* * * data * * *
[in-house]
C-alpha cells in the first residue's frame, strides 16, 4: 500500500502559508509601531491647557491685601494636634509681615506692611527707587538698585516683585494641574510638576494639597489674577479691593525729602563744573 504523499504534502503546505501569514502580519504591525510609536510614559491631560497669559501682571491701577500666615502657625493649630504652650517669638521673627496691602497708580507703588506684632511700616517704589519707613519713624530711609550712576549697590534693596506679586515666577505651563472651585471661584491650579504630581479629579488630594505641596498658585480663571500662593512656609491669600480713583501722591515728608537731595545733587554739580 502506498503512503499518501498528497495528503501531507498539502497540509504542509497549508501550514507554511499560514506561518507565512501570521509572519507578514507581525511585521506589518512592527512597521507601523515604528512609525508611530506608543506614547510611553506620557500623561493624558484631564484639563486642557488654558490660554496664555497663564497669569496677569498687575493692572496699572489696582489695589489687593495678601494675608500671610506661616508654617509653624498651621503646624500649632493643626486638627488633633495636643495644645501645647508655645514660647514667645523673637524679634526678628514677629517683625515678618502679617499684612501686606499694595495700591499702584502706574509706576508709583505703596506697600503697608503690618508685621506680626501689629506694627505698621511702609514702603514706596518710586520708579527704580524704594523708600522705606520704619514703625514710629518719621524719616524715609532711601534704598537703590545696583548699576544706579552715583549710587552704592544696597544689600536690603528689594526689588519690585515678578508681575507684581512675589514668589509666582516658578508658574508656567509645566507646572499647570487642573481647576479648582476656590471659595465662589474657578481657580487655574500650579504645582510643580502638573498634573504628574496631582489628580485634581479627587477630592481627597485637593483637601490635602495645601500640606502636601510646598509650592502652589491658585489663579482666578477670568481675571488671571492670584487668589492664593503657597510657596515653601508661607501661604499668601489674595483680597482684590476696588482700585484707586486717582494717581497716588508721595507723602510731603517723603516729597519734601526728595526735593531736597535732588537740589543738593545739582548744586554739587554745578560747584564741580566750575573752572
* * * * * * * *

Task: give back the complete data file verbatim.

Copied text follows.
[in-house]
C-alpha cells in the first residue's frame, strides 16, 4: 500500500502559508509601531491647557491685601494636634509681615506692611527707587538698585516683585494641574510638576494639597489674577479691593525729602563744573 504523499504534502503546505501569514502580519504591525510609536510614559491631560497669559501682571491701577500666615502657625493649630504652650517669638521673627496691602497708580507703588506684632511700616517704589519707613519713624530711609550712576549697590534693596506679586515666577505651563472651585471661584491650579504630581479629579488630594505641596498658585480663571500662593512656609491669600480713583501722591515728608537731595545733587554739580 502506498503512503499518501498528497495528503501531507498539502497540509504542509497549508501550514507554511499560514506561518507565512501570521509572519507578514507581525511585521506589518512592527512597521507601523515604528512609525508611530506608543506614547510611553506620557500623561493624558484631564484639563486642557488654558490660554496664555497663564497669569496677569498687575493692572496699572489696582489695589489687593495678601494675608500671610506661616508654617509653624498651621503646624500649632493643626486638627488633633495636643495644645501645647508655645514660647514667645523673637524679634526678628514677629517683625515678618502679617499684612501686606499694595495700591499702584502706574509706576508709583505703596506697600503697608503690618508685621506680626501689629506694627505698621511702609514702603514706596518710586520708579527704580524704594523708600522705606520704619514703625514710629518719621524719616524715609532711601534704598537703590545696583548699576544706579552715583549710587552704592544696597544689600536690603528689594526689588519690585515678578508681575507684581512675589514668589509666582516658578508658574508656567509645566507646572499647570487642573481647576479648582476656590471659595465662589474657578481657580487655574500650579504645582510643580502638573498634573504628574496631582489628580485634581479627587477630592481627597485637593483637601490635602495645601500640606502636601510646598509650592502652589491658585489663579482666578477670568481675571488671571492670584487668589492664593503657597510657596515653601508661607501661604499668601489674595483680597482684590476696588482700585484707586486717582494717581497716588508721595507723602510731603517723603516729597519734601526728595526735593531736597535732588537740589543738593545739582548744586554739587554745578560747584564741580566750575573752572